Understanding Wind Energy

Wind energy is recognized as one of the safest and most environmentally friendly forms of new electricity generation. It’s clean, sustainable and renewable, and has the potential to cost-effectively provide 80 percent of the nation’s electricity by 2050.

Learn about the equipment, the safety precautions taken, the implications of the energy outputs and more – Understanding Wind Projects

Take a look a fascinating video to discover how wind turbines are built.

Did You Know?

  • Wind energy is one of the cleanest, most abundant, sustainable — and increasingly cost-effective — ways to generate electricity, currently powering the equivalent of 18 million average American homes.
  • Generating wind power creates no emissions. Coal fired power plants, on the other hand, emit approximately 30 percent of the greenhouse gasses in the United States.
  • Wind power installed in South Dakota will avoid 623,000 metric tons of carbon dioxide emissions a year – that’s the equivalent of taking 110,000 cars off the road.
  • Wind power, along with other renewables, could cost-effectively provide 80 percent of the nation’s electricity by 2050, according to the U.S. Department of Energy.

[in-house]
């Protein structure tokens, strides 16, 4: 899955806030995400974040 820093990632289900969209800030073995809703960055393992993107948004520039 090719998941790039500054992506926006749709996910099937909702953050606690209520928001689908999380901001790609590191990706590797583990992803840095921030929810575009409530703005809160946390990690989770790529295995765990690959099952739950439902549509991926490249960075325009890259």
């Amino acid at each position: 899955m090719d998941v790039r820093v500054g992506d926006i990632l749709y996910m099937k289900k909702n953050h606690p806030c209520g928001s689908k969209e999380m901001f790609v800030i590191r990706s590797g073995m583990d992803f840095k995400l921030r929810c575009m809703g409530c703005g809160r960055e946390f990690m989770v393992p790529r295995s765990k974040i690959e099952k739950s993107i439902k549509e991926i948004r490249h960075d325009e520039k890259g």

• A wind turbine produces enough clean energy in three to eight months of operation to offset all of the greenhouse gas emissions emitted during its manufacture and construction, and it will produce clean electricity for another 20-25 years.
  • In a 12-month period through July 2016, South Dakota generated 26.9 percent of its electricity from wind power, the third highest in the nation. Many of the largest Fortune 500 companies, including Google, Johnson & Johnson, Bank of America, Cargill, General Motors, Microsoft, PepsiCo, Amazon, Nestle, Philips, Starbucks, Walmart and Nike, are making renewable resources a priority and are demanding clean energy in determining where they locate their facilities and create their jobs. Wind energy is a big part of this plan.  Many states are eager for the chance to entice these companies’ demands and gain the economic benefits that are associated.  ​

The Truth About Wind Farms

Don’t be misinformed. Get the facts about wind farms.

  • Modern wind turbines produce very little noise. The turbine blades produce a whooshing sound as they encounter turbulence in the air, but the noise tends to be masked by the background noise of the blowing wind. An operating modern wind farm at a distance of 750 feet to 1,000 feet is no noisier than a kitchen refrigerator or a conversation between two people (50-60 decibels). Just how noisy is that? Download an app (iTunes or Android) to see for yourself!